Here is a simple example to help explain.
Joe: Annual Salary: $50,000
Income Tax Paid: – $11,036
After-Tax Income: $38,964
An allowable RRSP contribution can be deducted From your income. In other words your income will be lower when calculating how much income tax you owe for the year. If your income is lower then the income tax owing would be lower too.
To make this clear, let’s say Joe Salary makes a contribution of $5000.00 to his RRSP. Since this amount can be deducted from his income, his income would be $45,000.
Annual Salary: $50,000
RRSP Deduction: – $5,000
Taxable Income: $45,000
Income Tax owing on $45,000 is $9,194.
Remember Joe paid, $11,036 for someone earning $50,000.
Therefore if we take what Joe paid $11,036 and subtract what he owes $9,194…
Income Tax Paid: $11,036
Income tax Owing: – $9,194
Tax Refund of: $1842
Note: The numbers used are taken from 2016 income tax table’s published in the Financial Advisor’s Pocket Reference by Wolters Kluwer.
Remember an RRSP is an income deferral vehicle. Keep in mind that down the road, monies withdrawn from an RRSP are subject to taxation as earned income.
2017 RRSP deadline is Wednesday March 1st.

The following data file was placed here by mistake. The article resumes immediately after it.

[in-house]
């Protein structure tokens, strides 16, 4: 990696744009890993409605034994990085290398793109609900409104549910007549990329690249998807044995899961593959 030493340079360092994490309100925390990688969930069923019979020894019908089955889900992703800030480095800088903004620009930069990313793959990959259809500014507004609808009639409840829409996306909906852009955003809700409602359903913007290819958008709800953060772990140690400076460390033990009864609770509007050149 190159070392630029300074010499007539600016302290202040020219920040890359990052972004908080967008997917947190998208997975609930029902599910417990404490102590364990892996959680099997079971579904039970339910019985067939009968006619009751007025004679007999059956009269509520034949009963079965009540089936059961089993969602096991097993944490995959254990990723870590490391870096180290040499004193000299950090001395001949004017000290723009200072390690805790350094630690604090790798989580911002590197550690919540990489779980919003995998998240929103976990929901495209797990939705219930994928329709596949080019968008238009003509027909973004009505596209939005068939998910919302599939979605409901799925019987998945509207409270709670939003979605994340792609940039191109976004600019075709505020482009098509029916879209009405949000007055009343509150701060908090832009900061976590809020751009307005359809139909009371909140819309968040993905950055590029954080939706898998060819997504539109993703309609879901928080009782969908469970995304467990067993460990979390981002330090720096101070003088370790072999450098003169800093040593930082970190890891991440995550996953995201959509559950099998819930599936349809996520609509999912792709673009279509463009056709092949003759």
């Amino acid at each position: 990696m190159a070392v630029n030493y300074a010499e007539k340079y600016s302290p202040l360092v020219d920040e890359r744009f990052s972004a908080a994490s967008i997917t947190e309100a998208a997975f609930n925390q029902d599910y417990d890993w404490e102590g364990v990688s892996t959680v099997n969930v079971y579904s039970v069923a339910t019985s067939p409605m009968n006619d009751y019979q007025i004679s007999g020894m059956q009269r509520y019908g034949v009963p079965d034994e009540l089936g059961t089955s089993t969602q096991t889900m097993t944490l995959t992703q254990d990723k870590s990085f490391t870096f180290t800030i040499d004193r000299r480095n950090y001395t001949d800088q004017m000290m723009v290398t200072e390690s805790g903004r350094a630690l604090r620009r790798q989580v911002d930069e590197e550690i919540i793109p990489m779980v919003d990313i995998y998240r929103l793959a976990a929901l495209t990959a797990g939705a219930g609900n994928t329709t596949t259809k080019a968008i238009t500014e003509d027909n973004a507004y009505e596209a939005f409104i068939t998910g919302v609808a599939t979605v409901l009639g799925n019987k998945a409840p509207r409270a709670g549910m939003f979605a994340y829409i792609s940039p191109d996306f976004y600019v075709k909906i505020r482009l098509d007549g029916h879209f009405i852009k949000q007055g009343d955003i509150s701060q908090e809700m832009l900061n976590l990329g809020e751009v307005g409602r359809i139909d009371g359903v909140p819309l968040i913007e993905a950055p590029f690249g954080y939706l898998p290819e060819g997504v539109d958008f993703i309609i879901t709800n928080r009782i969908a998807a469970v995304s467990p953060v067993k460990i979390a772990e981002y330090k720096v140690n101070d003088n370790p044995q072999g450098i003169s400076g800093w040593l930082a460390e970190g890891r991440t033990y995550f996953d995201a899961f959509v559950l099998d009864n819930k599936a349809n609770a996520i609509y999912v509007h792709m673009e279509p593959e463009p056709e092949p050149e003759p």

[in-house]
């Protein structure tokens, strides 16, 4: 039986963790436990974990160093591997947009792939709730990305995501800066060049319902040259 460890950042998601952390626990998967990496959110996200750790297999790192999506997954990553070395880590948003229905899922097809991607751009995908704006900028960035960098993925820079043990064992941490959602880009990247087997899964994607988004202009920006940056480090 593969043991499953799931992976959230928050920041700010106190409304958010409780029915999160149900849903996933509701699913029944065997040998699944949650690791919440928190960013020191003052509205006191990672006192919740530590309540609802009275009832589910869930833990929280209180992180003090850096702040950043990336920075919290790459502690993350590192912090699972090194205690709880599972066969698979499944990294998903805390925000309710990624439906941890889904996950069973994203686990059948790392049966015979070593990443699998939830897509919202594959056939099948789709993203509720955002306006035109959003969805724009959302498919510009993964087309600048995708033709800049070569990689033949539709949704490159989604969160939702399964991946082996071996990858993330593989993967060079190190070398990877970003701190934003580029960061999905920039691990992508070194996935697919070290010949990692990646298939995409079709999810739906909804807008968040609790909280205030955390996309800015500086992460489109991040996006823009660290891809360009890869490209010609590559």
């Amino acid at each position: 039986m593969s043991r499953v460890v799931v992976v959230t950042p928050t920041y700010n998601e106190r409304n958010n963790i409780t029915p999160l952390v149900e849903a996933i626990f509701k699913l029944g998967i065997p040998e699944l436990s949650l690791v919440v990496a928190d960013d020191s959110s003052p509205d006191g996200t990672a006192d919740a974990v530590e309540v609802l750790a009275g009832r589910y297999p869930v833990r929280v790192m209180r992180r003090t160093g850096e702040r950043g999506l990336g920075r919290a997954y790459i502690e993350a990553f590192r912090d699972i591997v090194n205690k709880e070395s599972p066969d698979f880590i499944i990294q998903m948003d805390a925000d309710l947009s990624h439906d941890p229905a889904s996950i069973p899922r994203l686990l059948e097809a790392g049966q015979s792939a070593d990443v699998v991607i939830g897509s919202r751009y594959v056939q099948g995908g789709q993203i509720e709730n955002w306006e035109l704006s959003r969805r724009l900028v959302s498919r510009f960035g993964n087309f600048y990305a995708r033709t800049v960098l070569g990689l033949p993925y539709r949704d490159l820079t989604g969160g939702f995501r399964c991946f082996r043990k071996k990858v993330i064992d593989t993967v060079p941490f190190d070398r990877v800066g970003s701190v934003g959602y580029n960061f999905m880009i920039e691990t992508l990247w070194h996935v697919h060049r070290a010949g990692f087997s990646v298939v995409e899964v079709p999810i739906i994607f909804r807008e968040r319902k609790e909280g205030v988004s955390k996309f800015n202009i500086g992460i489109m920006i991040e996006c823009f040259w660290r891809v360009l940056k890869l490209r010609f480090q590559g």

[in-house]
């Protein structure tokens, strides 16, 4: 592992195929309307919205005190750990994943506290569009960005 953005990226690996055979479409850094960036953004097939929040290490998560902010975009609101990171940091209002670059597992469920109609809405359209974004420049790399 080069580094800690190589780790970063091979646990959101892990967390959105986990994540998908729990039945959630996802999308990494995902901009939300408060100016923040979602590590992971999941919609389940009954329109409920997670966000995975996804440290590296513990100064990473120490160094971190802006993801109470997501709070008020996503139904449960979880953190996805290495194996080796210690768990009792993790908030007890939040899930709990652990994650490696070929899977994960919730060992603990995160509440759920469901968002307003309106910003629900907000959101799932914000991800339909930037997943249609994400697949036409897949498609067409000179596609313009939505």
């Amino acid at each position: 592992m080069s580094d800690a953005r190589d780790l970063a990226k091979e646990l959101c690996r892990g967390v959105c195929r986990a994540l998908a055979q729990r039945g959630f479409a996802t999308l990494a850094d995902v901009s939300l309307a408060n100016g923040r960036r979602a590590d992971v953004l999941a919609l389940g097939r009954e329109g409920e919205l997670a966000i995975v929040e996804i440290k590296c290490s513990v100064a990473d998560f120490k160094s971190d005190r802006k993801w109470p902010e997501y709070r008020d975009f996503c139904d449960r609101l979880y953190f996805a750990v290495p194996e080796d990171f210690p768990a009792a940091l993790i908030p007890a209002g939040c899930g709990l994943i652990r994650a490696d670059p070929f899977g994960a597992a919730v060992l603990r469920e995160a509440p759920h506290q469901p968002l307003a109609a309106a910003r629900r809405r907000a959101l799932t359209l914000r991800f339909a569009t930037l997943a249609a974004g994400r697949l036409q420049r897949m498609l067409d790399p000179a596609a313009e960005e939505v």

There are contribution limits on RRSPs, 2017 Contribution Limit $26,010. Your allowable RRSP contribution for the current year is the lower of:
- 18% of your earned in- come from the previous year, or
- The maximum annual contribution limit for the taxation year, or
- The remaining limit after any company sponsored pension plan contributions.
Earned income includes salary or wages, alimony received, and rental income, among other income sources, but does not include items such as investment income.
To find out the exact amount you can contribute to your RRSP for the current year, check on your most recent the Notice of Assessment you received from Canada Revenue Agency.
source: Luigi DiCamillo – HUB Financial Inc.